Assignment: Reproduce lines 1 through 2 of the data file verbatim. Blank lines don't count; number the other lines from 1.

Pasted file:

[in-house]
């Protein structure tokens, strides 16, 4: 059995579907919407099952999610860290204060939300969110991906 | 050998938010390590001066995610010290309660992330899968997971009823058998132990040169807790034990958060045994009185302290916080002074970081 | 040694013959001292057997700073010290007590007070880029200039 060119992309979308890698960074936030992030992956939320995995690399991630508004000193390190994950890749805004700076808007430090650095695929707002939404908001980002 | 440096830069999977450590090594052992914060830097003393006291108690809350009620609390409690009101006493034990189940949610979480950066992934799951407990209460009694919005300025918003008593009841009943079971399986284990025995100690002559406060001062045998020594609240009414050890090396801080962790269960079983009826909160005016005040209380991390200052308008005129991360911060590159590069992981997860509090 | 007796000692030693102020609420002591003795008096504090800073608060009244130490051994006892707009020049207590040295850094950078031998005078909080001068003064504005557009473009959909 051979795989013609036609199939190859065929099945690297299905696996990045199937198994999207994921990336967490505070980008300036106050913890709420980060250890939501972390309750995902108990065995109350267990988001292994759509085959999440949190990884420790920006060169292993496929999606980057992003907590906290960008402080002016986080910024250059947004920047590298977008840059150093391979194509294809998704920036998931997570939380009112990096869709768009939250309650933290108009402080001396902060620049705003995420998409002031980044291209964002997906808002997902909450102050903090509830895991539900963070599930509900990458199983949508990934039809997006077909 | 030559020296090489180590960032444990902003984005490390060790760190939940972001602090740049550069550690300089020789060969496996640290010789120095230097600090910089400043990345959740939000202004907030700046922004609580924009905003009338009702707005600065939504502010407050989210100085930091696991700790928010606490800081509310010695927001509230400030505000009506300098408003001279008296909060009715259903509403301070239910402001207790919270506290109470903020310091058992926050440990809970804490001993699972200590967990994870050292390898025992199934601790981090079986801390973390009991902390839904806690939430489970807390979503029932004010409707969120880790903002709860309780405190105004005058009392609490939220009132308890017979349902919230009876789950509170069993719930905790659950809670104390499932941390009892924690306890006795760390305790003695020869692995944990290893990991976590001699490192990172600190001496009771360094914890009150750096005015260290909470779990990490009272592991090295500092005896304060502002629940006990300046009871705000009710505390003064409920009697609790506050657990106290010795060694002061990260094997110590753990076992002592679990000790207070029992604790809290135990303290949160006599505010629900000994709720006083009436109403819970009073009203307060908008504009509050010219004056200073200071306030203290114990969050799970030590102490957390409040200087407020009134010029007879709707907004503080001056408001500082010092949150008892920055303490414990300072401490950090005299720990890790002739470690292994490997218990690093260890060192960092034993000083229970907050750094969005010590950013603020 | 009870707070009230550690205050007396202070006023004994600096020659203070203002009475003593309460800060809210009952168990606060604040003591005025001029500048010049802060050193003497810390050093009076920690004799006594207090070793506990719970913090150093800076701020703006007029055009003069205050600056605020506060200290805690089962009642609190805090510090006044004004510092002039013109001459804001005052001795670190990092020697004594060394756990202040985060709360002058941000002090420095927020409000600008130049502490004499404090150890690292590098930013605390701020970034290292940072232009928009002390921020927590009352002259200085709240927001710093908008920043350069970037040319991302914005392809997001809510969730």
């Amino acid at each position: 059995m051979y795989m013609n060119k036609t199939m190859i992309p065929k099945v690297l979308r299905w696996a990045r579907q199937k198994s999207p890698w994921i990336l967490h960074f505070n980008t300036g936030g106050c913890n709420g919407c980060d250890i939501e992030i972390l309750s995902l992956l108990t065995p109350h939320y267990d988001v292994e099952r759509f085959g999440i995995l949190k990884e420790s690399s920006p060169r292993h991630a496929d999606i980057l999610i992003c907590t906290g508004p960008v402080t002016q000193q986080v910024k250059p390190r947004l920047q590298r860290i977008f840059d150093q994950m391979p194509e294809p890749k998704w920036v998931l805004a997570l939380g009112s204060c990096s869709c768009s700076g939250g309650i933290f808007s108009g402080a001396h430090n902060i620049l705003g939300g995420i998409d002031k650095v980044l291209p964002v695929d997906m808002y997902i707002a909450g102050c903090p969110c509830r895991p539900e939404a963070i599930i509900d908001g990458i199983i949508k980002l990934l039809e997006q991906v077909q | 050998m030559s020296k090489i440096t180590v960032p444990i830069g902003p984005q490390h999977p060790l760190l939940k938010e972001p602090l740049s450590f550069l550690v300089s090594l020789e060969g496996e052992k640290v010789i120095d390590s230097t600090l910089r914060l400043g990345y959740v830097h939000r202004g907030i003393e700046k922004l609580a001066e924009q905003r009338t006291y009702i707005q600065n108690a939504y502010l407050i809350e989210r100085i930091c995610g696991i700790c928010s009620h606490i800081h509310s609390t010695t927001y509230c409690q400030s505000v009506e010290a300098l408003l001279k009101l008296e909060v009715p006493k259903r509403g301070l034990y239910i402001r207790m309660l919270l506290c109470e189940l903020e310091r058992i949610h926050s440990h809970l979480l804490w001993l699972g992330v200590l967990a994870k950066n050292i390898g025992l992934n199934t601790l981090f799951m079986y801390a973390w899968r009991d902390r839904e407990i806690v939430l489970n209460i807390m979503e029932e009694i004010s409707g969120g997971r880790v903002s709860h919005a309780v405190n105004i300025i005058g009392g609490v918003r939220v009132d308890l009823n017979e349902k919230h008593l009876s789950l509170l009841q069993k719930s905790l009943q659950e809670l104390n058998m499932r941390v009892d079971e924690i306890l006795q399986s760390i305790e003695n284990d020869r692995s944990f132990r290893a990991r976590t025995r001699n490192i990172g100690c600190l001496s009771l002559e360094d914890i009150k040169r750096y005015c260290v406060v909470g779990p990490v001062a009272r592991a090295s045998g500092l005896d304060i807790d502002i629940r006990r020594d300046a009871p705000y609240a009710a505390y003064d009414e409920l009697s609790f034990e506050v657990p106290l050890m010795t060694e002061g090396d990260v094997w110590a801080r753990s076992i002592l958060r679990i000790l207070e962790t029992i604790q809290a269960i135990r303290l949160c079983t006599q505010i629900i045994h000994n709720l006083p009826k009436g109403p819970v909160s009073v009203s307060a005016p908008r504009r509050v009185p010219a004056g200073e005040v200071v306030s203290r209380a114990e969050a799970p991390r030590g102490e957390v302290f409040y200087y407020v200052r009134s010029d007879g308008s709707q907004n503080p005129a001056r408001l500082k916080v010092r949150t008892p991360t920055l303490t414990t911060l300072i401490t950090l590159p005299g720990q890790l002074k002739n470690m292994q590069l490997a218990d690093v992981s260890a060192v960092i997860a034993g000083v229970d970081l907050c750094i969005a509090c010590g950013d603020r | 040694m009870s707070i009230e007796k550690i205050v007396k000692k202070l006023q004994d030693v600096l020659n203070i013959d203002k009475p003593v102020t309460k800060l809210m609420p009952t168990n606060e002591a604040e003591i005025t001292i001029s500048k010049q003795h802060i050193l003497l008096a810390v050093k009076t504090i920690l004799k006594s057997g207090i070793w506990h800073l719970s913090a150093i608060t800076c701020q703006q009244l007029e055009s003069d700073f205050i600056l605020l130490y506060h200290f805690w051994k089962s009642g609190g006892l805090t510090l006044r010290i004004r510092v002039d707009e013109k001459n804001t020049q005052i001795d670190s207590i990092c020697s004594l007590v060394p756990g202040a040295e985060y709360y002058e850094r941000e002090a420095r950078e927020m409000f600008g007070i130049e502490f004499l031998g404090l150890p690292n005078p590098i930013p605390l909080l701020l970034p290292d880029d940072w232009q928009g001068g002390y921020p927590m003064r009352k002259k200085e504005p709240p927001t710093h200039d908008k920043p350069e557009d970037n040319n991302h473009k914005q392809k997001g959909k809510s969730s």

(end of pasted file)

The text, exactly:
[in-house]
């Protein structure tokens, strides 16, 4: 059995579907919407099952999610860290204060939300969110991906 | 050998938010390590001066995610010290309660992330899968997971009823058998132990040169807790034990958060045994009185302290916080002074970081 | 040694013959001292057997700073010290007590007070880029200039 060119992309979308890698960074936030992030992956939320995995690399991630508004000193390190994950890749805004700076808007430090650095695929707002939404908001980002 | 440096830069999977450590090594052992914060830097003393006291108690809350009620609390409690009101006493034990189940949610979480950066992934799951407990209460009694919005300025918003008593009841009943079971399986284990025995100690002559406060001062045998020594609240009414050890090396801080962790269960079983009826909160005016005040209380991390200052308008005129991360911060590159590069992981997860509090 | 007796000692030693102020609420002591003795008096504090800073608060009244130490051994006892707009020049207590040295850094950078031998005078909080001068003064504005557009473009959909 051979795989013609036609199939190859065929099945690297299905696996990045199937198994999207994921990336967490505070980008300036106050913890709420980060250890939501972390309750995902108990065995109350267990988001292994759509085959999440949190990884420790920006060169292993496929999606980057992003907590906290960008402080002016986080910024250059947004920047590298977008840059150093391979194509294809998704920036998931997570939380009112990096869709768009939250309650933290108009402080001396902060620049705003995420998409002031980044291209964002997906808002997902909450102050903090509830895991539900963070599930509900990458199983949508990934039809997006077909 | 030559020296090489180590960032444990902003984005490390060790760190939940972001602090740049550069550690300089020789060969496996640290010789120095230097600090910089400043990345959740939000202004907030700046922004609580924009905003009338009702707005600065939504502010407050989210100085930091696991700790928010606490800081509310010695927001509230400030505000009506300098408003001279008296909060009715259903509403301070239910402001207790919270506290109470903020310091058992926050440990809970804490001993699972200590967990994870050292390898025992199934601790981090079986801390973390009991902390839904806690939430489970807390979503029932004010409707969120880790903002709860309780405190105004005058009392609490939220009132308890017979349902919230009876789950509170069993719930905790659950809670104390499932941390009892924690306890006795760390305790003695020869692995944990290893990991976590001699490192990172600190001496009771360094914890009150750096005015260290909470779990990490009272592991090295500092005896304060502002629940006990300046009871705000009710505390003064409920009697609790506050657990106290010795060694002061990260094997110590753990076992002592679990000790207070029992604790809290135990303290949160006599505010629900000994709720006083009436109403819970009073009203307060908008504009509050010219004056200073200071306030203290114990969050799970030590102490957390409040200087407020009134010029007879709707907004503080001056408001500082010092949150008892920055303490414990300072401490950090005299720990890790002739470690292994490997218990690093260890060192960092034993000083229970907050750094969005010590950013603020 | 009870707070009230550690205050007396202070006023004994600096020659203070203002009475003593309460800060809210009952168990606060604040003591005025001029500048010049802060050193003497810390050093009076920690004799006594207090070793506990719970913090150093800076701020703006007029055009003069205050600056605020506060200290805690089962009642609190805090510090006044004004510092002039013109001459804001005052001795670190990092020697004594060394756990202040985060709360002058941000002090420095927020409000600008130049502490004499404090150890690292590098930013605390701020970034290292940072232009928009002390921020927590009352002259200085709240927001710093908008920043350069970037040319991302914005392809997001809510969730």